Make sure [your sales people] ask for what they're calling about," said Christina Karabetsos, executive vice president, QCSS, Inc, a telesales and solutions company. "I don't know how many times I've met with sales teams, and they don't ask for what they came for! I can't express that enough. They're scared to get rejected. Guess what? We get rejected 49 times, but that 50th time..."
Karabetsos spoke at Friday's New Marketing and Sales Strategies for Customer Acquisition Conference in San Francisco, an event sponsored by the Specialized Information Publishers Foundation. Here are 11 more takeaways from her charged-up afternoon talk:
1. On a sales call, use your first and last name with the gatekeeper.
2. Don't present your solution to the gatekeeper. Try to build rapport. "I'm calling because I have something valuable to offer." Always be honest and straightforward. If you don't connect with the decision maker, get a touch point via email.
3. Marketing copy from editorial doesn't make for a great sales script. Try to read it at a person. Define the goal of the call and then script it.
4. Use your data. When calling a decision-maker, are you taking the data from an inside sales team and using that in the calls? Catherine Karabetsos, president/CEO of QCSS, told me last year that a big part of their process now is "identifying data points for each prospect or customer we are calling that will be useful during our sales calls. The more data our clients can provide us, the better! We then teach our agents how to leverage each data point during their calls. This not only allows our sales professionals to have more targeted, relevant conversations, but it also helps us to remain that seamless extension of our client's internal teams." (All other quotes here are from Christina.)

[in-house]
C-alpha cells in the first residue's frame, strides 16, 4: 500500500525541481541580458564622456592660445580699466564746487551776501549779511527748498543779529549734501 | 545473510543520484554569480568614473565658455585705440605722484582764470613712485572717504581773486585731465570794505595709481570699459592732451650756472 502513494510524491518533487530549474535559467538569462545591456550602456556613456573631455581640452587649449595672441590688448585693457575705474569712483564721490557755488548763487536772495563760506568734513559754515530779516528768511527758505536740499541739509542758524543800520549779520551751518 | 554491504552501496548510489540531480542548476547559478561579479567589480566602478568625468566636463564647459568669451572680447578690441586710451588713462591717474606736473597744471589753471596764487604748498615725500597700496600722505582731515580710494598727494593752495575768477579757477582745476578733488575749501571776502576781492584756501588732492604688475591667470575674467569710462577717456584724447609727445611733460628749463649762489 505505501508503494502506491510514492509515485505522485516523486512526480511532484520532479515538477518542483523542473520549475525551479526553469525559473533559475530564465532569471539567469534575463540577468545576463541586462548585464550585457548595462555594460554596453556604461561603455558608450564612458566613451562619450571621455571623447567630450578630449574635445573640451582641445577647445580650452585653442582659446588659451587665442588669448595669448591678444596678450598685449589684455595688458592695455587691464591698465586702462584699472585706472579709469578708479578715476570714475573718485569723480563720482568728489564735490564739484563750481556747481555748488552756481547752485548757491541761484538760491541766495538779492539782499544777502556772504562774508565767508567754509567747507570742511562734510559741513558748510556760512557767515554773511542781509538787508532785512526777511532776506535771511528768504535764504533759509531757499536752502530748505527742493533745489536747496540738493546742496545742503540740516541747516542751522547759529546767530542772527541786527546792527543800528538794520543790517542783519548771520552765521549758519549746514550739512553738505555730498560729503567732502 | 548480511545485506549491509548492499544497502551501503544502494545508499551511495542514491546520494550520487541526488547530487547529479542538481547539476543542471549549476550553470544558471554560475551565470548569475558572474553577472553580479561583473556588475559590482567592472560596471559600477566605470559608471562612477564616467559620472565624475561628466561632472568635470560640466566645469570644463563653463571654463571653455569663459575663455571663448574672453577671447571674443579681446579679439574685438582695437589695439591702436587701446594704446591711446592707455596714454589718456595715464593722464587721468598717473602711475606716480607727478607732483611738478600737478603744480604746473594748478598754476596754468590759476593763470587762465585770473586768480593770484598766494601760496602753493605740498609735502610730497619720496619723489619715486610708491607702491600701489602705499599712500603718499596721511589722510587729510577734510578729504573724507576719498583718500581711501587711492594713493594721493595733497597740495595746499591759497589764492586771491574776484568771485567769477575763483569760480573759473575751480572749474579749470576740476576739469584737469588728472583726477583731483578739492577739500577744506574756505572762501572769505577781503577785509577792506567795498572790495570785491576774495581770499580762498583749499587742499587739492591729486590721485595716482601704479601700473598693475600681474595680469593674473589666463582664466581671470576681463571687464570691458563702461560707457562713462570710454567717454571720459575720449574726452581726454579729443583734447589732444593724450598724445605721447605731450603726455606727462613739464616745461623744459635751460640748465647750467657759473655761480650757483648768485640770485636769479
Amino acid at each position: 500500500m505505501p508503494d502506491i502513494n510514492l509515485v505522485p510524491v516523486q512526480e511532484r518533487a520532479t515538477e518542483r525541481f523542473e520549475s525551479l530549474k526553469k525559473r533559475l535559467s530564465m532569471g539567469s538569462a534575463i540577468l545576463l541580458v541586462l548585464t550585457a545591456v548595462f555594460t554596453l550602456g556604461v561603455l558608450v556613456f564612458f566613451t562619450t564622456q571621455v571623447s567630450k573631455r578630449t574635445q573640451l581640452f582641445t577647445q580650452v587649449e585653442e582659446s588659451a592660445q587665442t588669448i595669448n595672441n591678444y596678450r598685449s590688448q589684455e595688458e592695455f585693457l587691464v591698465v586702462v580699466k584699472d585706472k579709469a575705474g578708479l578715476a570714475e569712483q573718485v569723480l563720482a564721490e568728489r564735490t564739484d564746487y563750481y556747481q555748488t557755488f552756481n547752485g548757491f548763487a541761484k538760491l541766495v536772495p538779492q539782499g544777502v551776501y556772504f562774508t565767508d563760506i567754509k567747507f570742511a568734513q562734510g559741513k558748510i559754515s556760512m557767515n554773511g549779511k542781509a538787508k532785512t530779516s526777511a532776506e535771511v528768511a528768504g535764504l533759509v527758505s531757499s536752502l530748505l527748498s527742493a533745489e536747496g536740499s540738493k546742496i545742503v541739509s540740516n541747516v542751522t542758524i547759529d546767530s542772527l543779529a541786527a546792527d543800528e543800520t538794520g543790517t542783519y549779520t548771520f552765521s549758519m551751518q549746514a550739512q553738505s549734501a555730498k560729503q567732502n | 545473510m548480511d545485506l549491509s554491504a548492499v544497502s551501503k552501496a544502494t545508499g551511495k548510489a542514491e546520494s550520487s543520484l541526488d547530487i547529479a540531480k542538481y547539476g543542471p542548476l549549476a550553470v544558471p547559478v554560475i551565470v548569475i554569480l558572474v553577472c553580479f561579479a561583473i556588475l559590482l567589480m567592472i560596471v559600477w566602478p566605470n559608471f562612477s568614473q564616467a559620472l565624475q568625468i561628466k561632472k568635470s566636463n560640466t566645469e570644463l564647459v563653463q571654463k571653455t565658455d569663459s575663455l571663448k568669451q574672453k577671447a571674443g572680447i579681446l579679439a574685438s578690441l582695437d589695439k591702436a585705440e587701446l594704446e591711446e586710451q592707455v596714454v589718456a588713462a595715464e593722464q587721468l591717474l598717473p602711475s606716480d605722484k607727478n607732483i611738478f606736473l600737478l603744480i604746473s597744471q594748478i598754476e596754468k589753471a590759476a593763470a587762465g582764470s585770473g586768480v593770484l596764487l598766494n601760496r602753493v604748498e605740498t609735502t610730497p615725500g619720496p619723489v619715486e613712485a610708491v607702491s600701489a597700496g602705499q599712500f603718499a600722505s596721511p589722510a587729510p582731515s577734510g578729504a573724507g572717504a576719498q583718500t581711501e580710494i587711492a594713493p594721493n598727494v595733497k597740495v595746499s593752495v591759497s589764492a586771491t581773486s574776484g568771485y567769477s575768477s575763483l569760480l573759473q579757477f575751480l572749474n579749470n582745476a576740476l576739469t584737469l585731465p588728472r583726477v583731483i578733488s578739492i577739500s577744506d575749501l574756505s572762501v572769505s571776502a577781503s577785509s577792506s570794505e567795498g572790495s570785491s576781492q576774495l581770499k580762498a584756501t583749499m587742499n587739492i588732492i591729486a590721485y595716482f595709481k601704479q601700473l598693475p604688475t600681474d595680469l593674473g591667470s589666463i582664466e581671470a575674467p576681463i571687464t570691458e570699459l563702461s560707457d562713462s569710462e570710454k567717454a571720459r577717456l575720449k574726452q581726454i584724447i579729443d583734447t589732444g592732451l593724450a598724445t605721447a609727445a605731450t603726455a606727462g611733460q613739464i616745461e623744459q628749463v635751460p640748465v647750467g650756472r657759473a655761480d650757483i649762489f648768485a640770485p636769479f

5. Keep your pitch to less than 30 seconds.
6. Ask for the appointment or sale on every contact. Introduction/Presentation/Offer/Close. After asking something, be silent and let the customer respond! The next words will help define the direction of your call so listen carefully. There should be a little discomfort.
7. Handle rejections or objections with clarity. "You will most often be met with a no or hesitation," said Karabetsos. "Be prepared for this! If the prospect doesn't give you a reason why, ask! Attempt a minimum of one rebuttal on every call."
8. Set callback times and follow up when you say you will. "Don't be embarrassed to follow up," Karabetsos said. "You have something valuable to offer them!"
9. Make multiple touches to each prospect. "Don't use voicemails," she said. "Me as a salesperson I want to get in front of them."
10. You have to have people who are hungry to make calls. "Create a job description [for your sales callers] that is straightforward," Karabetsos said. "Ninety percent of their job is making outbound calls. Be clear about that. If they're not [all in], then you have a different problem."
11. Define success for your team. Salespeople needs success. It's in their DNA. Pick a few KPIs and get rid of the noise.
I recall a study reporting that sales phone calls made a half hour after corresponding emails went out did much better than calls later on. QCSS has had success with the reverse. They create, with their clients' help, marketing copy that can be used as follow-up to phone calls. There will be a unique promo code affiliated with the emails that the sales teams send out to help track revenue. The goal is to never leave a prospect without a call to action in front of them.